There is a small segment of the sales population we might consider over achievers.
There is another similar-sized group that may be considered under achievers, relating to their sales performance. The world needs more of the former and fewer of the latter. In the middle, lie the majority of all salespeople, safely protected from their mediocre performance due to the shear size of their majority status. Day in and day out they pursue their average status through their complacent attitudes and uninspiring actions. They are doing the best they can do based on their training and belief. They have never performed any better, they don’t believe improvement is possible and they don’t understand what all the fuss is about. After all, they are performing at the same level as most of their peers. These salespeople don’t even know enough to know they are capable of far greater success than they have ever achieved.
Let me give you the formula for breaking free from the dominant complacency that holds you captive from achieving your true potential. First of all, memorize the following phrase: “Whatever I vividly imagine, ardently desire, sincerely believe and enthusiastically act upon, will inevitably come to pass”. Let this profound, yet brief statement, become your personal performance mantra. To initiate change you must change your paradigms. Paradigms are your beliefs, attitudes, values and experiences whose combined influence determines your actions. Let go of all your beliefs that hold you captive to your current performance. Open your mind to the reality that you are capable of doing far more than you have ever achieved before. Here are five guidelines to help you achieve the full measure of your potential:
- Don’t measure your abilities by what others have accomplished. The only limit to your achievement is your imagination. If you can imagine or visualize something, then you should be able to find a way to achieve it. Your dreams and visions of sales success are not dictated by, or influenced by the achievement of someone else. Focus on what you want, not the plateaus reached by others.
- To achieve your true potential you will need to focus intently on your dreams and work harder than you have ever worked before. Raise your threshold of pain by doing something you don’t like to do every day. You will never achieve your best sales effort until you have reached beyond your comfort zone. Sales success is not easy; if it were, everyone would be successful. Think beyond what you have ever achieved, believing you can reach it, and only then will you be able to escape the natural barriers that have restricted your performance in the past.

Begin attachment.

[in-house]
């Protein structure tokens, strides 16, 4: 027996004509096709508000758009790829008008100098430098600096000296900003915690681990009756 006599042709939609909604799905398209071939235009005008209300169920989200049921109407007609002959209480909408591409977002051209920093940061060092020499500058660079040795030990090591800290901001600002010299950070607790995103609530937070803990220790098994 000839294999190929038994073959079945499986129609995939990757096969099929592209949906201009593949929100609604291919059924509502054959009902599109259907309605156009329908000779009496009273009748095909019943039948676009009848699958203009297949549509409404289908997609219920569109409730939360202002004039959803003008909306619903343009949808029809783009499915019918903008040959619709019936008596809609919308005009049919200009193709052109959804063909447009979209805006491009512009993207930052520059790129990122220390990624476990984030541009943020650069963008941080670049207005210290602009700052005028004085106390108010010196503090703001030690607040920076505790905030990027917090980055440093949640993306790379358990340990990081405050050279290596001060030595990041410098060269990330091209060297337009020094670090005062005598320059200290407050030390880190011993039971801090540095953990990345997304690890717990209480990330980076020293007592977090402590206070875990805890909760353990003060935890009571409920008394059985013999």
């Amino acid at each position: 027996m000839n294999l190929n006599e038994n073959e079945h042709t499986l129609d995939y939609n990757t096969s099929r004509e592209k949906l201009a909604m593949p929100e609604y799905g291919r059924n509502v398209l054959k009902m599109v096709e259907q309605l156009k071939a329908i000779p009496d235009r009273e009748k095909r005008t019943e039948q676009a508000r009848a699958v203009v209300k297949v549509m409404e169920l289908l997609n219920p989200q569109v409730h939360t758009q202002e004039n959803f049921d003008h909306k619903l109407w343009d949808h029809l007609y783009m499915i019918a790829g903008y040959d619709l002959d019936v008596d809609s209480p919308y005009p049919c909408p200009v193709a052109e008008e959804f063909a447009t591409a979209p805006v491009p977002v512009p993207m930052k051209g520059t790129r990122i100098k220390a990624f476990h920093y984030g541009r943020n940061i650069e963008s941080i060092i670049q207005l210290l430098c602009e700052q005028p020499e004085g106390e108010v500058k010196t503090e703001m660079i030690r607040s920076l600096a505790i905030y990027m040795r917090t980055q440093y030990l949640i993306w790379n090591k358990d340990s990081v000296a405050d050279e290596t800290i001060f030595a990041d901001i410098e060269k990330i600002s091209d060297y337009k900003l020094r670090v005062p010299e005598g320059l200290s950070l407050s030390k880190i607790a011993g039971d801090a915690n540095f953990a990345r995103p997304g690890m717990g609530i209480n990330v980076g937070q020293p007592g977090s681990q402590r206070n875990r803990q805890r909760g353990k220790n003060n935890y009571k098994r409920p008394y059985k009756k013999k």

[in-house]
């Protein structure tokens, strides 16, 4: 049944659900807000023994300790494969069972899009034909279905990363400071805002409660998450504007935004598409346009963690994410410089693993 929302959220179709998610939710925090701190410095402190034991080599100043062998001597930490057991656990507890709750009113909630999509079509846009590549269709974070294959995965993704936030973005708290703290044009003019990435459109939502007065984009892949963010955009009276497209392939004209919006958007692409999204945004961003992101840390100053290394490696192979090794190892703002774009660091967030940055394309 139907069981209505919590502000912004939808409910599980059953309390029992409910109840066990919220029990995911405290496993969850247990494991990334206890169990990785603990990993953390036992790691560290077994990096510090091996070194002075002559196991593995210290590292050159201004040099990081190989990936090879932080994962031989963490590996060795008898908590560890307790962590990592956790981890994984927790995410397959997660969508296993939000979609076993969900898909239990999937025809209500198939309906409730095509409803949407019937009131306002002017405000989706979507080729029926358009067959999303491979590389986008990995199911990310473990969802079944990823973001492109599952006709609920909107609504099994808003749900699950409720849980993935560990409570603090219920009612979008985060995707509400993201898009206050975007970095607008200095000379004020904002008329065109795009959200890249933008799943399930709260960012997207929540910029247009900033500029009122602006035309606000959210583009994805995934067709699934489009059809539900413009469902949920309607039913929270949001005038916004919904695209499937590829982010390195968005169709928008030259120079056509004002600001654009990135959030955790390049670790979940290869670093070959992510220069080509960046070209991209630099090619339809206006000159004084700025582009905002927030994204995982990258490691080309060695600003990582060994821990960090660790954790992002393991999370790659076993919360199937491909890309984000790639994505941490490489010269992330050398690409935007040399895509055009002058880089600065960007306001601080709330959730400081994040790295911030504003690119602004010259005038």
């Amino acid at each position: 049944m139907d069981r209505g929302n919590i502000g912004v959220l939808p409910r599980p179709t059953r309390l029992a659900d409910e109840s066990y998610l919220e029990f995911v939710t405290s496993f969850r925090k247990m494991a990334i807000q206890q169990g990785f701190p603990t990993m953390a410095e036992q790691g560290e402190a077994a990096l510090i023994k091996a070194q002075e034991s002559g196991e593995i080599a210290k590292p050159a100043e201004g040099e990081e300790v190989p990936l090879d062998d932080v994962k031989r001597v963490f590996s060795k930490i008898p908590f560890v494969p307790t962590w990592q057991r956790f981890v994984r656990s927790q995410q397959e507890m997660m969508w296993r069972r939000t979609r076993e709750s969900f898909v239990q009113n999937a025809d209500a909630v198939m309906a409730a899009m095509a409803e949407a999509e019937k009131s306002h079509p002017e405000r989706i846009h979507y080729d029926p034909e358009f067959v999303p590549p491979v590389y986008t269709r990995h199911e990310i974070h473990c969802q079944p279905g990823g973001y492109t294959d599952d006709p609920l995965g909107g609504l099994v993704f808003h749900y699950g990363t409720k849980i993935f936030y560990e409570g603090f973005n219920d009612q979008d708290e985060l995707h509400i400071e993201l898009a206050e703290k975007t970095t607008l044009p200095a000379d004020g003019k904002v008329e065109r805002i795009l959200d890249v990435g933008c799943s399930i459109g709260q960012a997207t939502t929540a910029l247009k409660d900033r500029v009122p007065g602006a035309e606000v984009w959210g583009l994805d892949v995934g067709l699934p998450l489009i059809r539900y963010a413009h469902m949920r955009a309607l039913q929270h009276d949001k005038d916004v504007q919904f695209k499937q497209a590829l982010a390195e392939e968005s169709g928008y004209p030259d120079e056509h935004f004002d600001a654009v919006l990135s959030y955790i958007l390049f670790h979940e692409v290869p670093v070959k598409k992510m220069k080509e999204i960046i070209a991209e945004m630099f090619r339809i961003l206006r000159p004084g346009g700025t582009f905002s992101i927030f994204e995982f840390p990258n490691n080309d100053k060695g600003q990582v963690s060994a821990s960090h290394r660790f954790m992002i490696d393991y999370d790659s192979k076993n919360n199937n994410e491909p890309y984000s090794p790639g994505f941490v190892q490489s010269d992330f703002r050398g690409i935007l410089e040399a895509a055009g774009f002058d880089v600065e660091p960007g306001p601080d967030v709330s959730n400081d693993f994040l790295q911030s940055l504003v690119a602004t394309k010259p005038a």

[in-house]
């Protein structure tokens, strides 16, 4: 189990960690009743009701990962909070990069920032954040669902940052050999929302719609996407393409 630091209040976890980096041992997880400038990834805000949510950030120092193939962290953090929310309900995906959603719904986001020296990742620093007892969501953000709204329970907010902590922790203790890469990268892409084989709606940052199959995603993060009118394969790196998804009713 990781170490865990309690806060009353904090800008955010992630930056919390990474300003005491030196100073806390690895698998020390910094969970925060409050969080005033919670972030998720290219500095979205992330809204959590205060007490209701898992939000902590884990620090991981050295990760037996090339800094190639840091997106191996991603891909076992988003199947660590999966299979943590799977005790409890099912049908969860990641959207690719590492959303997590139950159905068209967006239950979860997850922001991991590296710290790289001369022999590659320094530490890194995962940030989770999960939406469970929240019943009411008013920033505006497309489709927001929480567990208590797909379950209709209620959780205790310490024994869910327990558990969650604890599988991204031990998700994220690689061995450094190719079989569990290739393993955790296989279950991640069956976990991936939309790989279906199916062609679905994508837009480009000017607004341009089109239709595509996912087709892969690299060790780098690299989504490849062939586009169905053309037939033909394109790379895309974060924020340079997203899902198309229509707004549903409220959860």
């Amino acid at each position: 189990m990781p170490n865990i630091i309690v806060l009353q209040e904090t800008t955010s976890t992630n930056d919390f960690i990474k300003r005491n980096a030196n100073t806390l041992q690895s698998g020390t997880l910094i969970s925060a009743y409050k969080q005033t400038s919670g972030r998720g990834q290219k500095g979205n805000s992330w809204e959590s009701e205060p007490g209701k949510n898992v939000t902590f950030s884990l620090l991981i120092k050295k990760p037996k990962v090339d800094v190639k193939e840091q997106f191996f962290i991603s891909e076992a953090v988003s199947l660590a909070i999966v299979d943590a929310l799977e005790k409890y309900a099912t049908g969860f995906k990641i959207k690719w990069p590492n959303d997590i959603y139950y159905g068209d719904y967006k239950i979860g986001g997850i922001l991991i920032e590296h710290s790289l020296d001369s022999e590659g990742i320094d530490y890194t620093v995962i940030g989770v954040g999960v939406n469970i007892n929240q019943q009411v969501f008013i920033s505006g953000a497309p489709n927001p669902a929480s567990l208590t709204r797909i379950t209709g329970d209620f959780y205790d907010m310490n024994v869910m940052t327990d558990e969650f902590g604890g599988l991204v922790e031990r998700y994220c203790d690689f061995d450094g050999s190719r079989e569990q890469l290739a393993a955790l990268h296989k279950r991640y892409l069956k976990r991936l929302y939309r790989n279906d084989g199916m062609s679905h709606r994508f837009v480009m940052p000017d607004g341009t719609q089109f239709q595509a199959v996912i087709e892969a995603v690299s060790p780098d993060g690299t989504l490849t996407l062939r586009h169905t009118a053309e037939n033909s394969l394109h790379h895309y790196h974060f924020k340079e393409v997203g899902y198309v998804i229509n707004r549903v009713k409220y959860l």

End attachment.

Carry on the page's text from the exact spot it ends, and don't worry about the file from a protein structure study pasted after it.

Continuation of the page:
- No one has ever reached beyond mediocrity without a consistent effort. Doing your best for just one day is not an indication of your best overall performance. Your best effort is the result of a consistent, day-by-day improvement and commitment to achieving your goals. The more days you work to improve, the greater your improvement will become.
- Think outside the box. You won’t discover your true sales ability by doing what you have always done. Be creative in your approach to success. Just because no one else has done something doesn’t mean it won’t be successful. Your fresh approach and enthusiasm may possibly be the only difference between the success you are seeking and the performance you have typically achieved. Your actions don’t need to be radically different from past performance. Sometimes only very small changes are needed to produce significantly better results.
- It won’t be easy, but it will be worth it. If you had the ability to see clearly the end result of what you can achieve in your sales career, you wouldn’t delay taking action. Dream, believe, imagine and then take action. You will never deviate from your current path, if you don’t commit to doing something you have never done before. It is totally up to you. Your sales success has nothing to do with the success of others. The determining factor of reaching the full measure of your sales potential boils down to one simple question: “What are you willing to do now?”